Article: article from journal or magazin.
Pupillary dilation lag is intermittently present in patients with a stable oculosympathetic defect (Horner syndrome)
American Journal of Ophthalmology
Journal Article --- Old month value: Apr
PURPOSE: To examine the repeatability of detecting pupillary dilation lag in patients with Horner syndrome. DESIGN: Retrospective interventional study. METHODS: Setting: Single referral institution. Patient population: Fifteen patients with unilateral Horner syndrome and 16 subjects with physiologic anisocoria. Intervention procedure: Each subject underwent four pupillometric recordings in darkness. The asymmetry of pupillodilation between the two eyes was calculated as the change in anisocoria between five seconds and 15 seconds in darkness. Pupillary dilation lag was considered present if the asymmetry measured > or =0.4 mm. Main outcome measure: Asymmetry of pupillodilation over four determinations. RESULTS: All subjects demonstrated fluctuations in the calculated asymmetry of pupillodilation. Eight patients (53%) with Horner syndrome demonstrated dilation lag on the first determination; 13 patients (87%) eventually demonstrated it during four determinations. CONCLUSIONS: Pupillary dilation lag is intermittently present in most patients with Horner syndrome. Repeated observations improve the detection rate of dilation lag, a confirmatory sign of an oculosympathetic deficit. Its absence does not rule out Horner syndrome.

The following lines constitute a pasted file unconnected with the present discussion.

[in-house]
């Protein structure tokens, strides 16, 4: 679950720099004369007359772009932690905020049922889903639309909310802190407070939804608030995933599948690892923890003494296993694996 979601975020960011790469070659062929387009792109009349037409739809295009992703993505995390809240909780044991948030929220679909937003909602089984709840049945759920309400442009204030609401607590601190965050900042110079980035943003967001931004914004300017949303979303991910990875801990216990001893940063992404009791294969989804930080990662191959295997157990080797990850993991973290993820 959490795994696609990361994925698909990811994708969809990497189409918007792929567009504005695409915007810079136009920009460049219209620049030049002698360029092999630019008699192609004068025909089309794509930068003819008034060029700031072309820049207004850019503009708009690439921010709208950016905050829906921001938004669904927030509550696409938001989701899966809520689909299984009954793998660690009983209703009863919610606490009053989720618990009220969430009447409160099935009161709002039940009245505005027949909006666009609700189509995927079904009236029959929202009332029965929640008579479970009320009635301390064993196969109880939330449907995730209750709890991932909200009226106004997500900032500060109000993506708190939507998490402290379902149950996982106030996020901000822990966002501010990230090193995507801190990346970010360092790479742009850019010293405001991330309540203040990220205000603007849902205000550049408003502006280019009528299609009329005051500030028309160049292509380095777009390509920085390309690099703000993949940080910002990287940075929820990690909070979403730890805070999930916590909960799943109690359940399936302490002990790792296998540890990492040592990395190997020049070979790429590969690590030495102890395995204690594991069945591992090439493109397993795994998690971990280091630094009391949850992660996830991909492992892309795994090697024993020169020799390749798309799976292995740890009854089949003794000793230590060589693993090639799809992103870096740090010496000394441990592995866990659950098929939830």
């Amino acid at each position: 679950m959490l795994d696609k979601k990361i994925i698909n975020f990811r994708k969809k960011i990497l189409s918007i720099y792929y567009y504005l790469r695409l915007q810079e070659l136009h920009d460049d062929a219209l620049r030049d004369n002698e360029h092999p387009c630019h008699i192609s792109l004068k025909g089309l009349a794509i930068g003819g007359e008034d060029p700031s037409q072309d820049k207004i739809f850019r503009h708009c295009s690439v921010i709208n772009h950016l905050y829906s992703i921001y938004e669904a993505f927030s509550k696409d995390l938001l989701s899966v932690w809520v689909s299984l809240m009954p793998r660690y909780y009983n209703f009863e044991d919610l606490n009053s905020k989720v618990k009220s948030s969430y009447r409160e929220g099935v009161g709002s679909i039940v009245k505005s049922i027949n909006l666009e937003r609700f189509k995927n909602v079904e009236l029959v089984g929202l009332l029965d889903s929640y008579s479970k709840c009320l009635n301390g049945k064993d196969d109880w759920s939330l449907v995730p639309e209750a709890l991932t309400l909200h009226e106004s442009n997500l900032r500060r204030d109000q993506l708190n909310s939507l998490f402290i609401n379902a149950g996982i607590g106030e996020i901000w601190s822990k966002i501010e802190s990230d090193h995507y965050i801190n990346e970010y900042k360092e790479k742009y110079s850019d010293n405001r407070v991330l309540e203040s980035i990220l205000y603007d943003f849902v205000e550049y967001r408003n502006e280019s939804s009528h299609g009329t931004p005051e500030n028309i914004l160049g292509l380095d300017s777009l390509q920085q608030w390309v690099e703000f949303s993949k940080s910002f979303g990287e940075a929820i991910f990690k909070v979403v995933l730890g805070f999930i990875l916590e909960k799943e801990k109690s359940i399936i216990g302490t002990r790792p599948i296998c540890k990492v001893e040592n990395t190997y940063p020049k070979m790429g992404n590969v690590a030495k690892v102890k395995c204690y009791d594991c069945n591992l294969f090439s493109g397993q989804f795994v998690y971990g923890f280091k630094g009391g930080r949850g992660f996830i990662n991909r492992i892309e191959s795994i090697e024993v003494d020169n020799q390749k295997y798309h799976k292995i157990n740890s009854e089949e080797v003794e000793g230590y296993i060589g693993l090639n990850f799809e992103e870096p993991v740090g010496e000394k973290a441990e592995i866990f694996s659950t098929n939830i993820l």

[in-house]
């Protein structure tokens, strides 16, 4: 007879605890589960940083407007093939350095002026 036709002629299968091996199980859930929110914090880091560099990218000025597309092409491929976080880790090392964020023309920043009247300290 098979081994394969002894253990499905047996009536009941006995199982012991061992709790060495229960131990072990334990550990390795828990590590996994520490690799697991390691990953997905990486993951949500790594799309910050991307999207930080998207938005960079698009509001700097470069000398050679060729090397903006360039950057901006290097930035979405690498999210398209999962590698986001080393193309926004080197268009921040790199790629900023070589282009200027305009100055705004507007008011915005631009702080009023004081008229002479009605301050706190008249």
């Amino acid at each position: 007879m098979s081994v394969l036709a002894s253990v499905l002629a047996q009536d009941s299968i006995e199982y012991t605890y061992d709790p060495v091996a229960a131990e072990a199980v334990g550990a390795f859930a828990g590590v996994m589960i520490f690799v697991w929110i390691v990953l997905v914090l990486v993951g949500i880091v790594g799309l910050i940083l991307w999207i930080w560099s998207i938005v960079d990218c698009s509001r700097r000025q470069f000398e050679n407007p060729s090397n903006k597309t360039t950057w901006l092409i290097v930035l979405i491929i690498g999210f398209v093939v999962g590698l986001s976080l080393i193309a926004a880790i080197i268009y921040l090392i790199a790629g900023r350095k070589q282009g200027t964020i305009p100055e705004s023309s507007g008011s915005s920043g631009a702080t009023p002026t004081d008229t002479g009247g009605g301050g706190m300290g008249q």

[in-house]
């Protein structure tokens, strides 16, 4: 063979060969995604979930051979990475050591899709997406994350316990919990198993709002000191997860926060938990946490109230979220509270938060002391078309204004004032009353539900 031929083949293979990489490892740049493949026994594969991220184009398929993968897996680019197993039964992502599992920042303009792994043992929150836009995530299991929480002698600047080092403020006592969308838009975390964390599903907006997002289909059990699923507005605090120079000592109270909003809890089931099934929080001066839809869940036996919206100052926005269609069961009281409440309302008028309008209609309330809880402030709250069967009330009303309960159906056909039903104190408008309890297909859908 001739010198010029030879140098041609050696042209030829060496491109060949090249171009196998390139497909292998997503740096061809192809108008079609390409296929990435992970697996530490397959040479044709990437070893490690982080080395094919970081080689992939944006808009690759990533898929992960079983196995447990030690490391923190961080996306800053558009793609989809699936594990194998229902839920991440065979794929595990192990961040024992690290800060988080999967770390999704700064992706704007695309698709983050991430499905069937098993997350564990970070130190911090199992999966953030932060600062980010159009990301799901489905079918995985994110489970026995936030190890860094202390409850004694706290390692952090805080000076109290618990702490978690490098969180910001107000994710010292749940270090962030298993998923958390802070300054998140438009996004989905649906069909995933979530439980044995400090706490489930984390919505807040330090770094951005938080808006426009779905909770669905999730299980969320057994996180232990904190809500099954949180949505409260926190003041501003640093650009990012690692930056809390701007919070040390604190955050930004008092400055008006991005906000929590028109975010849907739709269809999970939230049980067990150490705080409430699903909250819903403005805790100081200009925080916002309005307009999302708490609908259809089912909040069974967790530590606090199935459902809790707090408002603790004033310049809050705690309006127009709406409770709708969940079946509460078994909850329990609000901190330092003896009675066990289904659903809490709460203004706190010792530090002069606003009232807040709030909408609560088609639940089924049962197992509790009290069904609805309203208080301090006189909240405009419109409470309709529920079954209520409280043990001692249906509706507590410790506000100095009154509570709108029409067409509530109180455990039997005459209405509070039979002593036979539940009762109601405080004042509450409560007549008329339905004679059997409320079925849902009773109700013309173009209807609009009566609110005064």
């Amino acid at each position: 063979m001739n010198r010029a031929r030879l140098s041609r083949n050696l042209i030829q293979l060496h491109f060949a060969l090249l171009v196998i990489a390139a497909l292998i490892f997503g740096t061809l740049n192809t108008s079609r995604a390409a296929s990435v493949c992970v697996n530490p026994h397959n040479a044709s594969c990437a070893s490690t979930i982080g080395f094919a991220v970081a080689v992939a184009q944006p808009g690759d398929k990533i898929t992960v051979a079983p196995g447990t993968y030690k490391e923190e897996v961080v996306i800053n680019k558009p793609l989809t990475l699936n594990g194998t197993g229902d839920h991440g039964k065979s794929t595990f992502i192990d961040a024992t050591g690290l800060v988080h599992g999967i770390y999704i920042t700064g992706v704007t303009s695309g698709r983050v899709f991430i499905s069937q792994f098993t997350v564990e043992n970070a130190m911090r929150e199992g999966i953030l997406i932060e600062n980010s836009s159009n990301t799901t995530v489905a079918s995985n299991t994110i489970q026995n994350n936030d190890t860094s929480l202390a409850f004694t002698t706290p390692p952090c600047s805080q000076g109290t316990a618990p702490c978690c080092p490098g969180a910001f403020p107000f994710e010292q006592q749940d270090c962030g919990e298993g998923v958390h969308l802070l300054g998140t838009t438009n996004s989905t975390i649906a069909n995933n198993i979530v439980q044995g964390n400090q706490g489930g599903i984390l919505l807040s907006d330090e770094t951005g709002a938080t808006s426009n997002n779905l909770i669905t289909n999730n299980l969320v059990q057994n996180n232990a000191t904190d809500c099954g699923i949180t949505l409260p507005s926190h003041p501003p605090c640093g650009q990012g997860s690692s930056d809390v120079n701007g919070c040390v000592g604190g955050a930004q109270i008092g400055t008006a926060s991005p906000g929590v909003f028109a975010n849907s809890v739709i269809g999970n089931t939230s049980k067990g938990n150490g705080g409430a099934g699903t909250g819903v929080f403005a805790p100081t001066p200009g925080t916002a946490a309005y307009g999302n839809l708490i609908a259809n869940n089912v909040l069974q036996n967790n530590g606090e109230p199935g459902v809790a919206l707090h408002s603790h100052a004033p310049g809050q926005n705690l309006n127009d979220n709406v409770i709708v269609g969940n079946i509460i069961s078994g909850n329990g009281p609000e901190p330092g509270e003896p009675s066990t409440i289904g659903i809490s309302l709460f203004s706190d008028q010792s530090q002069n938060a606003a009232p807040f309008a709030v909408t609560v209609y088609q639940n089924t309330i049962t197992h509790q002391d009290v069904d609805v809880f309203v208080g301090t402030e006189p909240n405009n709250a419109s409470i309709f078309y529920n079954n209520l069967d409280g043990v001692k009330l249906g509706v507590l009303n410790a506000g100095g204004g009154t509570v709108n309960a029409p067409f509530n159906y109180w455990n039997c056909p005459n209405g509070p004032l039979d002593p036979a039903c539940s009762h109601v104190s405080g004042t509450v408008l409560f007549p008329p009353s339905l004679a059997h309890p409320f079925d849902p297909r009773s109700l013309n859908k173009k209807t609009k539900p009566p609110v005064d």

Adolescent Adult Aged Child Diagnostic Techniques, Ophthalmological Female Horner Syndrome/*complications/physiopathology Humans Male Middle Aged Pupil/physiology Pupil Disorders/*etiology/physiopathology Retrospective Studies
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